Despite water shortages in California where 96% of the nation’s processing tomatoes are grown, U.S. tomato processors expect to contract for 13.9 million short tons in 2009 — up 14% from a year earlier and 8% above the 1999 record. According to a USDA report, although production was relatively robust in 2008, export demand for tomato products, especially paste, was well above average during calendar year 2008, providing a foundation for strong wholesale prices and higher contract prices for U.S. tomato growers in 2009.
The USDA also reported this week that the fresh-market area for harvest for 11 selected vegetables was forecast to decline 4% to 194,200 acres this spring (largely April-June). Prospective area was down for 8 of the 11 crops, with the greatest percentage declines for cauliflower, cabbage, and carrots.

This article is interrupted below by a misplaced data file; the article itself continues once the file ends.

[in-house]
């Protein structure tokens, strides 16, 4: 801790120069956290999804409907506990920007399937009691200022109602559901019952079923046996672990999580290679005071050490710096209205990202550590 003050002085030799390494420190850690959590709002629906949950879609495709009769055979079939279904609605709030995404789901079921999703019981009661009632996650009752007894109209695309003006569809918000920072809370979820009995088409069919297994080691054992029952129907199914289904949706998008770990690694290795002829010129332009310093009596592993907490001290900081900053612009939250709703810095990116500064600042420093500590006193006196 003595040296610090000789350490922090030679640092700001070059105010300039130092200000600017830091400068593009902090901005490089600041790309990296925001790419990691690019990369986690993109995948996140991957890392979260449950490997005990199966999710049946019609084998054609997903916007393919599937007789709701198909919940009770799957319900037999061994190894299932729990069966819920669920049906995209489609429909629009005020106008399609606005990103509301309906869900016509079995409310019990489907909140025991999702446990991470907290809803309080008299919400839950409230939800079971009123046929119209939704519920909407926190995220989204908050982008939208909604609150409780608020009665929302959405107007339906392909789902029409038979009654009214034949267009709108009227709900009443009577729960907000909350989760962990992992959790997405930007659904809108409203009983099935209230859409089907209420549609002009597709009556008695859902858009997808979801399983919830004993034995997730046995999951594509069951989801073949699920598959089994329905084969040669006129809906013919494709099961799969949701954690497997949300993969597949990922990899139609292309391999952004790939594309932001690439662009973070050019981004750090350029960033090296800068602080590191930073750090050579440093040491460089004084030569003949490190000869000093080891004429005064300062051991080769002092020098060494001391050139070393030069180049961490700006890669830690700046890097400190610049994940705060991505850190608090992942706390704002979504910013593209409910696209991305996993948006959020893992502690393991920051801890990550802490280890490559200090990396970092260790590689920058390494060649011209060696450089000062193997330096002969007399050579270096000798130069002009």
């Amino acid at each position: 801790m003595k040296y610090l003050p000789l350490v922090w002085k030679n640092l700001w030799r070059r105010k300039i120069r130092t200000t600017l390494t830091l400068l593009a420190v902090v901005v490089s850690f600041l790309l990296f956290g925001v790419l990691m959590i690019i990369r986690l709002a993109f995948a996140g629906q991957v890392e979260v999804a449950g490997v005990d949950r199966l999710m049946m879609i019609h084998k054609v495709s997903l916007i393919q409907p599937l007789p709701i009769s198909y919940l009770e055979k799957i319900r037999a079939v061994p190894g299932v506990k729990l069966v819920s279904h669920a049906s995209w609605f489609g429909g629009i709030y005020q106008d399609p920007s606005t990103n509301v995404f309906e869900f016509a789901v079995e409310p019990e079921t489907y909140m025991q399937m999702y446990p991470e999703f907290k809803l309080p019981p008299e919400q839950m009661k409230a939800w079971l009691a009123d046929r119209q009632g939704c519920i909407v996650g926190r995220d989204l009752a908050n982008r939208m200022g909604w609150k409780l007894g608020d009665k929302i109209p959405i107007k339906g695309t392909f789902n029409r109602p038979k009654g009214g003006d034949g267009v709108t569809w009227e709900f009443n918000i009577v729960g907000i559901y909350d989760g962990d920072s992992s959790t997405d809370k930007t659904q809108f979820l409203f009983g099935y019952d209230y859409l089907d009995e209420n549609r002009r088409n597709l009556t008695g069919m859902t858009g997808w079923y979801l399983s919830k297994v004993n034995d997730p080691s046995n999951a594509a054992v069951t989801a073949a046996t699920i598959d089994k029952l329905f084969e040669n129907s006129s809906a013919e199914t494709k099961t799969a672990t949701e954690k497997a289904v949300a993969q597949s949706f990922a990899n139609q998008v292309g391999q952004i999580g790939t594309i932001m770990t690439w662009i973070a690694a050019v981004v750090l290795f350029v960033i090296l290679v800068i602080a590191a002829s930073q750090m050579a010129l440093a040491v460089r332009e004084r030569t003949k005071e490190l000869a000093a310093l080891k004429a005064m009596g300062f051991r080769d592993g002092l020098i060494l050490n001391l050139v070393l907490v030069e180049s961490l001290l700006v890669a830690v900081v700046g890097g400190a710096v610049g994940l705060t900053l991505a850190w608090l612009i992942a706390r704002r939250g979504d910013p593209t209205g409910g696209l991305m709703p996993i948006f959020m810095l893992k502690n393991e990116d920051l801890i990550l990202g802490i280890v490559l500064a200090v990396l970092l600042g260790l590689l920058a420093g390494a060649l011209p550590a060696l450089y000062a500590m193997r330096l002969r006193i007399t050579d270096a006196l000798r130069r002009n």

California, which accounts for more than half of spring vegetable area, expects to harvest 6% fewer acres, with much of the reduction occurring in carrots, broccoli, and head lettuce crops. Although scarce and more costly this year, water is not expected to be a limiting factor in fresh-market vegetable supplies this spring.